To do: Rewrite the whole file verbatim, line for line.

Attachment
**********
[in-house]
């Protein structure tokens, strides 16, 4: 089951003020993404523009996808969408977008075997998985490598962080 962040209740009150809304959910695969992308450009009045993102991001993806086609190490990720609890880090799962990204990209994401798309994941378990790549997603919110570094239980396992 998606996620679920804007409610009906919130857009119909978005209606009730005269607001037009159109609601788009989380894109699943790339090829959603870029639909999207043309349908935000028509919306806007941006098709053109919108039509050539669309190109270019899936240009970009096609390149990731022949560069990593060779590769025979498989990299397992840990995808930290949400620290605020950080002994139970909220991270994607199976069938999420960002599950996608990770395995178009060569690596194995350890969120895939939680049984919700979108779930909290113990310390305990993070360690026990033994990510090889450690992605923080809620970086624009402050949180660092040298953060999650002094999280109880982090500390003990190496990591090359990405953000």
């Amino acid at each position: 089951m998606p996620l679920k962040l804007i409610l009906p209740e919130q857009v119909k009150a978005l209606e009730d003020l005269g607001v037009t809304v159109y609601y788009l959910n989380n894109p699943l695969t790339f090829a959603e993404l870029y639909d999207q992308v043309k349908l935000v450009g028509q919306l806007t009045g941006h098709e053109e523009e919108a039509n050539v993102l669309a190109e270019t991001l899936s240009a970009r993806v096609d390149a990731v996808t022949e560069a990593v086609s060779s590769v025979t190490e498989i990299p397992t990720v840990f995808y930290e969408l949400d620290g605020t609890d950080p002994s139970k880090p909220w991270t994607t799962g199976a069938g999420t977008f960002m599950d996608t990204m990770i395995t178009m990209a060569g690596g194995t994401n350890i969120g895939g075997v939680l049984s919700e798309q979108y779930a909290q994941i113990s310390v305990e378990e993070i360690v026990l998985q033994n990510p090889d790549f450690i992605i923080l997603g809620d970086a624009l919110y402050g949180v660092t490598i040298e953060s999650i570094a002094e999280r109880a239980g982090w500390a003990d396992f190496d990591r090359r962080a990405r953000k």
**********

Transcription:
[in-house]
């Protein structure tokens, strides 16, 4: 089951003020993404523009996808969408977008075997998985490598962080 962040209740009150809304959910695969992308450009009045993102991001993806086609190490990720609890880090799962990204990209994401798309994941378990790549997603919110570094239980396992 998606996620679920804007409610009906919130857009119909978005209606009730005269607001037009159109609601788009989380894109699943790339090829959603870029639909999207043309349908935000028509919306806007941006098709053109919108039509050539669309190109270019899936240009970009096609390149990731022949560069990593060779590769025979498989990299397992840990995808930290949400620290605020950080002994139970909220991270994607199976069938999420960002599950996608990770395995178009060569690596194995350890969120895939939680049984919700979108779930909290113990310390305990993070360690026990033994990510090889450690992605923080809620970086624009402050949180660092040298953060999650002094999280109880982090500390003990190496990591090359990405953000």
């Amino acid at each position: 089951m998606p996620l679920k962040l804007i409610l009906p209740e919130q857009v119909k009150a978005l209606e009730d003020l005269g607001v037009t809304v159109y609601y788009l959910n989380n894109p699943l695969t790339f090829a959603e993404l870029y639909d999207q992308v043309k349908l935000v450009g028509q919306l806007t009045g941006h098709e053109e523009e919108a039509n050539v993102l669309a190109e270019t991001l899936s240009a970009r993806v096609d390149a990731v996808t022949e560069a990593v086609s060779s590769v025979t190490e498989i990299p397992t990720v840990f995808y930290e969408l949400d620290g605020t609890d950080p002994s139970k880090p909220w991270t994607t799962g199976a069938g999420t977008f960002m599950d996608t990204m990770i395995t178009m990209a060569g690596g194995t994401n350890i969120g895939g075997v939680l049984s919700e798309q979108y779930a909290q994941i113990s310390v305990e378990e993070i360690v026990l998985q033994n990510p090889d790549f450690i992605i923080l997603g809620d970086a624009l919110y402050g949180v660092t490598i040298e953060s999650i570094a002094e999280r109880a239980g982090w500390a003990d396992f190496d990591r090359r962080a990405r953000k």